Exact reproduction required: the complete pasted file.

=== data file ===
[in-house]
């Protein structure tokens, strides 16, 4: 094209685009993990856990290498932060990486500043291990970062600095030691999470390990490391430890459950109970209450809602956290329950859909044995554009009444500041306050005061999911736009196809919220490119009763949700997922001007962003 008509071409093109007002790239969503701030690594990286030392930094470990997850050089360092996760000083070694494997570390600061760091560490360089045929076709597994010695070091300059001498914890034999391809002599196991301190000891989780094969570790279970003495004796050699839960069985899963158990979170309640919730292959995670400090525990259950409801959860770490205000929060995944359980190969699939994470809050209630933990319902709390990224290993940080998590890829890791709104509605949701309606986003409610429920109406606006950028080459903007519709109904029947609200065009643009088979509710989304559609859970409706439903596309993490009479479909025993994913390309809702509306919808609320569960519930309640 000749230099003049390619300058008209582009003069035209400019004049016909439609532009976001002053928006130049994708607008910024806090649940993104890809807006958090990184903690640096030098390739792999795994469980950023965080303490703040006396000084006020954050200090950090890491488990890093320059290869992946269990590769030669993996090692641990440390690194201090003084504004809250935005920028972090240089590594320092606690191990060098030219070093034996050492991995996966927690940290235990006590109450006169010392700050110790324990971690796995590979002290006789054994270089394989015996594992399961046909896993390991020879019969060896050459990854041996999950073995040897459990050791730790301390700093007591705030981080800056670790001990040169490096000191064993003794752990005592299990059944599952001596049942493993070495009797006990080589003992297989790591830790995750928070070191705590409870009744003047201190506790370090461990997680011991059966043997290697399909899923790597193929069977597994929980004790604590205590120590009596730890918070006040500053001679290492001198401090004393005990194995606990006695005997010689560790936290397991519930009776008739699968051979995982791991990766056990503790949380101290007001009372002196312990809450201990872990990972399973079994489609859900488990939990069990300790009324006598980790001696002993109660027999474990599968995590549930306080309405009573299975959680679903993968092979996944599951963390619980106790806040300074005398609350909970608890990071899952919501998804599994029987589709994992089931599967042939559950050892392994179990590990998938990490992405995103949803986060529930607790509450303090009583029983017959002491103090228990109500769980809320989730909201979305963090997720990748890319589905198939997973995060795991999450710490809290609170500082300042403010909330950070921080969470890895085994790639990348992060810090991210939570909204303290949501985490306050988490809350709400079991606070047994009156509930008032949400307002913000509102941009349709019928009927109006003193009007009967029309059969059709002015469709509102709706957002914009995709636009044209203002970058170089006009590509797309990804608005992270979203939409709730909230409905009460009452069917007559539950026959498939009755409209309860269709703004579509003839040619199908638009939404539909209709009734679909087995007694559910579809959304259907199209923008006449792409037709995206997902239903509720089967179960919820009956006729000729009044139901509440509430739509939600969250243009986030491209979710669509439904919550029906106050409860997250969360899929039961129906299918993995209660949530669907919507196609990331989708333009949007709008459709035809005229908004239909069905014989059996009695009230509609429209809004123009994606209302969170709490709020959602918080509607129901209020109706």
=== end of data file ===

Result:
[in-house]
């Protein structure tokens, strides 16, 4: 094209685009993990856990290498932060990486500043291990970062600095030691999470390990490391430890459950109970209450809602956290329950859909044995554009009444500041306050005061999911736009196809919220490119009763949700997922001007962003 008509071409093109007002790239969503701030690594990286030392930094470990997850050089360092996760000083070694494997570390600061760091560490360089045929076709597994010695070091300059001498914890034999391809002599196991301190000891989780094969570790279970003495004796050699839960069985899963158990979170309640919730292959995670400090525990259950409801959860770490205000929060995944359980190969699939994470809050209630933990319902709390990224290993940080998590890829890791709104509605949701309606986003409610429920109406606006950028080459903007519709109904029947609200065009643009088979509710989304559609859970409706439903596309993490009479479909025993994913390309809702509306919808609320569960519930309640 000749230099003049390619300058008209582009003069035209400019004049016909439609532009976001002053928006130049994708607008910024806090649940993104890809807006958090990184903690640096030098390739792999795994469980950023965080303490703040006396000084006020954050200090950090890491488990890093320059290869992946269990590769030669993996090692641990440390690194201090003084504004809250935005920028972090240089590594320092606690191990060098030219070093034996050492991995996966927690940290235990006590109450006169010392700050110790324990971690796995590979002290006789054994270089394989015996594992399961046909896993390991020879019969060896050459990854041996999950073995040897459990050791730790301390700093007591705030981080800056670790001990040169490096000191064993003794752990005592299990059944599952001596049942493993070495009797006990080589003992297989790591830790995750928070070191705590409870009744003047201190506790370090461990997680011991059966043997290697399909899923790597193929069977597994929980004790604590205590120590009596730890918070006040500053001679290492001198401090004393005990194995606990006695005997010689560790936290397991519930009776008739699968051979995982791991990766056990503790949380101290007001009372002196312990809450201990872990990972399973079994489609859900488990939990069990300790009324006598980790001696002993109660027999474990599968995590549930306080309405009573299975959680679903993968092979996944599951963390619980106790806040300074005398609350909970608890990071899952919501998804599994029987589709994992089931599967042939559950050892392994179990590990998938990490992405995103949803986060529930607790509450303090009583029983017959002491103090228990109500769980809320989730909201979305963090997720990748890319589905198939997973995060795991999450710490809290609170500082300042403010909330950070921080969470890895085994790639990348992060810090991210939570909204303290949501985490306050988490809350709400079991606070047994009156509930008032949400307002913000509102941009349709019928009927109006003193009007009967029309059969059709002015469709509102709706957002914009995709636009044209203002970058170089006009590509797309990804608005992270979203939409709730909230409905009460009452069917007559539950026959498939009755409209309860269709703004579509003839040619199908638009939404539909209709009734679909087995007694559910579809959304259907199209923008006449792409037709995206997902239903509720089967179960919820009956006729000729009044139901509440509430739509939600969250243009986030491209979710669509439904919550029906106050409860997250969360899929039961129906299918993995209660949530669907919507196609990331989708333009949007709008459709035809005229908004239909069905014989059996009695009230509609429209809004123009994606209302969170709490709020959602918080509607129901209020109706």